What should you do?Continue reading Blogging for Writers: 5 (Sneaky) Places to Get Traffic for Your Blog

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Flash Story Challenge: Tripping the Black

Flash Story Challenge: Tripping the Black published on No Comments on Flash Story Challenge: Tripping the Black

Tripping the blackChuck Wendig’s flash fiction challenge is to incorporate a color into the title of the story. Word count limit, one thousand words. Mine came in at nine hundred eighty-six words.

Tripping the Black

Ariel took the passenger’s small carry on and stowed it in the overhead compartment. She had to stand on tiptoe to do it, but made it.

“Thank you, miss,” said the older gentleman.

“No problem, sir. That’s my job. Now please strap in. We’ll be taking off shortly.”

“I’ve heard take-off is…rough,” he said, his brow furrowed. “If it wasn’t for my grandson’s birthday, I wouldn’t go at all.”Continue reading Flash Story Challenge: Tripping the Black

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The Writer’s Life: Depression and Creative People

The Writer’s Life: Depression and Creative People published on No Comments on The Writer’s Life: Depression and Creative People

Depression & Creative People It’s scary isn’t it? A famous creative person faces that dark part of him or her self and loses the battle. And the media in its collective hive mind wisdom trots out this line: Celebrity Loses Battle With Depression. It’s such a common media trope it’s just expected we’ll see it. Ugh.

There could be lots of swearing on my part here, but this is supposed to be a g-rated blog. It just makes me angry to see such a glib answer spread across electronic and print news.

Still the question begs to be answered. Are creative people more likely to be depressed than other people?

One Swedish study involving one million people found that as a group, those in the creative professions were no more likely to suffer from psychiatric disorders than other people. But there is a big “however” here. Writers, it seems, are at a higher risk of mood disorders, schizophrenia and other forms of psychiatric illness. And this may be due to how creative people process information.Continue reading The Writer’s Life: Depression and Creative People

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The Writer’s Craft: Do You Need A Blog?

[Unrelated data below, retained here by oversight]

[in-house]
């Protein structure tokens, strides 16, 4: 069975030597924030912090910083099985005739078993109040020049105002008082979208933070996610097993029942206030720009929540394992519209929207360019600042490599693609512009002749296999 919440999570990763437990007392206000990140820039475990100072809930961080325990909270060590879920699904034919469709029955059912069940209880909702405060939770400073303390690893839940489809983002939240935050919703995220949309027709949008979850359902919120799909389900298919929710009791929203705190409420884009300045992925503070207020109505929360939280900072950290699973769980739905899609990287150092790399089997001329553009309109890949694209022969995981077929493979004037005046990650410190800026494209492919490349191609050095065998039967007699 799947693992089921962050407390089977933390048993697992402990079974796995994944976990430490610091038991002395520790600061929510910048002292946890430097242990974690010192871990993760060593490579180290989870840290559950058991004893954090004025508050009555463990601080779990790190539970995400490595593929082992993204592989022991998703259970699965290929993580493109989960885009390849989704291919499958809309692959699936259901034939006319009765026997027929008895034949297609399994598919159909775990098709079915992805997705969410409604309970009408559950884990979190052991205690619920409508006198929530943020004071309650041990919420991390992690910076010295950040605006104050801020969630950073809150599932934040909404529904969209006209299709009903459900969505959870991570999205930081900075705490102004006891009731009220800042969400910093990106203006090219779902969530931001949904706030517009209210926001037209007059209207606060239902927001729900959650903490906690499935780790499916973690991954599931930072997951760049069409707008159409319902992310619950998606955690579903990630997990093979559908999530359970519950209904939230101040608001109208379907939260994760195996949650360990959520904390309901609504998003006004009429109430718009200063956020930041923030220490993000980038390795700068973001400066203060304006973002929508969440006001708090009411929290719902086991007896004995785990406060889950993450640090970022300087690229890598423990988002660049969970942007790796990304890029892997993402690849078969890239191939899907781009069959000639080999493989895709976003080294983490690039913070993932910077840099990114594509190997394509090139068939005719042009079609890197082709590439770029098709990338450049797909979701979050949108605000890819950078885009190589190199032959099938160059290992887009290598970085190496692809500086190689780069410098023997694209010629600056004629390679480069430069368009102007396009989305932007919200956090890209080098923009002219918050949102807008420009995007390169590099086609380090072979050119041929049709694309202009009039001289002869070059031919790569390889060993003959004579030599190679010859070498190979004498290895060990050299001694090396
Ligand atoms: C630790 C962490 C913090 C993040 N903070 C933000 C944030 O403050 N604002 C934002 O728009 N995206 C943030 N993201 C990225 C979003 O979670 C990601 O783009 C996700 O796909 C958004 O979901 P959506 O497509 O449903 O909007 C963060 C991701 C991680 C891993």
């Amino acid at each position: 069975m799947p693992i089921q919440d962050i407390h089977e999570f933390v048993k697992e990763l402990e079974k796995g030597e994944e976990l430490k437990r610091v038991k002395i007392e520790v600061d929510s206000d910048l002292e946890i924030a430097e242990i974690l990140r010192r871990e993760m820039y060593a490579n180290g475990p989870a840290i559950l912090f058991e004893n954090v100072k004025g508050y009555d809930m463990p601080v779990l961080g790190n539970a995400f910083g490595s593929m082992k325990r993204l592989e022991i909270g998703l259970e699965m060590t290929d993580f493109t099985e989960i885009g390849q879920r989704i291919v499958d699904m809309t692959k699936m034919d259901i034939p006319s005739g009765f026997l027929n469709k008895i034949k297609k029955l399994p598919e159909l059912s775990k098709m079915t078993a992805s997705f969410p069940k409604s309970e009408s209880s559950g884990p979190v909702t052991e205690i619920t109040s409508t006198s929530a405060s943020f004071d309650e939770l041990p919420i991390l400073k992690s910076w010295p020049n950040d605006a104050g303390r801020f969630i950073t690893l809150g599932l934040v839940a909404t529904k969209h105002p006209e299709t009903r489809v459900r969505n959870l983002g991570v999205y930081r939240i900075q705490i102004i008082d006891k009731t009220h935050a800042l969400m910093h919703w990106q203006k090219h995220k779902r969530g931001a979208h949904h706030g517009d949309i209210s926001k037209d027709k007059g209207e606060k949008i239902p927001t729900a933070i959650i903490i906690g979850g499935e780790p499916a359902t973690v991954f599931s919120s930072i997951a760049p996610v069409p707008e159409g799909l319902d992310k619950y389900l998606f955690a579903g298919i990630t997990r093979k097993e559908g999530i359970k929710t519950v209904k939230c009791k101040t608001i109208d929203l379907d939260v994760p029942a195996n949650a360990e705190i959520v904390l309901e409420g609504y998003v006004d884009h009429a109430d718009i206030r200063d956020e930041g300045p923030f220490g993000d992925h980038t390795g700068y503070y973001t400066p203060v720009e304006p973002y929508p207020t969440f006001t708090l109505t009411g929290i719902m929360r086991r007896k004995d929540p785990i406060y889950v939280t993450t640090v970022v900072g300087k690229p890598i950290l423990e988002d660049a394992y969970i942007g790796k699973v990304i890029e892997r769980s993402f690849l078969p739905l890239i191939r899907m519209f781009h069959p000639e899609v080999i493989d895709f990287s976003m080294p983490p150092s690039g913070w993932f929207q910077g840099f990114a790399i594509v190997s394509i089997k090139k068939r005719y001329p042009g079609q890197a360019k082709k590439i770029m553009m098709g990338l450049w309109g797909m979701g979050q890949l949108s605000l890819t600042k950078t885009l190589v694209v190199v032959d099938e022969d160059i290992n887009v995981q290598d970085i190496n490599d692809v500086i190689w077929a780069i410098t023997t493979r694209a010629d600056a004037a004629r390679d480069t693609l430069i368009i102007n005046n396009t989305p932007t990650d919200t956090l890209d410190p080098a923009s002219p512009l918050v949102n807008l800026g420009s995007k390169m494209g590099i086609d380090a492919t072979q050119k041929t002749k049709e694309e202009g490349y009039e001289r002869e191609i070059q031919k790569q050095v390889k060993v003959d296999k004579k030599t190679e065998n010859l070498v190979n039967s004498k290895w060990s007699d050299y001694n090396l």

The Writer’s Craft: Do You Need A Blog? published on 2 Comments on The Writer’s Craft: Do You Need A Blog?

To blog or not to blog I recently read a blog post by an editor and writer who said that writers don’t need a blog. She advised that the time spent on blogging could be best spent writing. Yes, I said that correctly. I read this on her blog.

Her previous entry was about building an online presence.

Okay, who’s zooming who?

Do you absolutely need a blog?


If you are a fantastic undiscovered literary genius who is only waiting on the publishing world to wake up to your fabulousness, much like J.K. Rowling with her twenty-one rejections of the first Harry Potter book, you don’t need a blog. Are you that writer? Good. You probably should have a blog to share your genius, but you don’t need one.

Should you have a blog?Continue reading The Writer’s Craft: Do You Need A Blog?

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Flash Fiction Challenge: A Creepy Picture

Flash Fiction Challenge: A Creepy Picture published on No Comments on Flash Fiction Challenge: A Creepy Picture
Creepy picture for Wendig's lastest challenge
Creepy picture for Wendig’s lastest challenge

The diabolical Chuck Wendig chose the picture for the newest cover of Charlie and the Chocolate Factory as the inspiration for his latest flash fiction challenge. Yes, I agree it is creepy, worthy of inspiration. The challenge: one thousand word based on the picture. I’m not quite the horror type, but I gave it a shot anyway.

The Good Girl

Eight-year old Merry knitted her little fingers together, her arms twisted to her back while she surveyed the scene. Her mother’s tea set sprawled over the length of the living room, some of the pieces inexorably shattered, lost beyond repair. Her upper teeth pushed into her pink bottom lip, the barest quivering of tears wetting her eyelashes. It was revenge, and she knew it.

“I didn’t do it, mommy,” she said. Her voice was plaintive, but she knew what was coming.

“You never do it,” said her mother with disapproval. “Just like the Christmas ornaments you smashed. Go to your room, and stay there.”

She went to her room, but only for a little while. Merry was told enough times by both parents that she was a bad girl. She was supposed to be perfect. At times she was. Merry never fussed while mother made up her hair just so before she went to school, and she took care to keep her clothes clean when she was out in public. Even her teachers told her parents how good she was at school.

But when she was at home, things took a different turn. And it wasn’t her fault.Continue reading Flash Fiction Challenge: A Creepy Picture

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The Comeback of Serial Fiction

The Comeback of Serial Fiction published on No Comments on The Comeback of Serial Fiction

Buck Rogers Serial Poster The more things change, the more they stay the same.

Do you remember Buck Rogers? Not the campy television show, but the shorts that used to come on in the movies before the main show? Okay, I’m dating myself here, even thought by the time I got to see them they were filling a hole in the Saturday morning cartoon slots.

During the first part of the twentieth century serialization of stories was the norm. Pulp SF magazines serialized novels, radio shows serialized all sorts of stories (Who knows? The Shadow knows. Mmmaawwhha.) Eventually television came along, and television series arose, building on the dying bones of the radio series.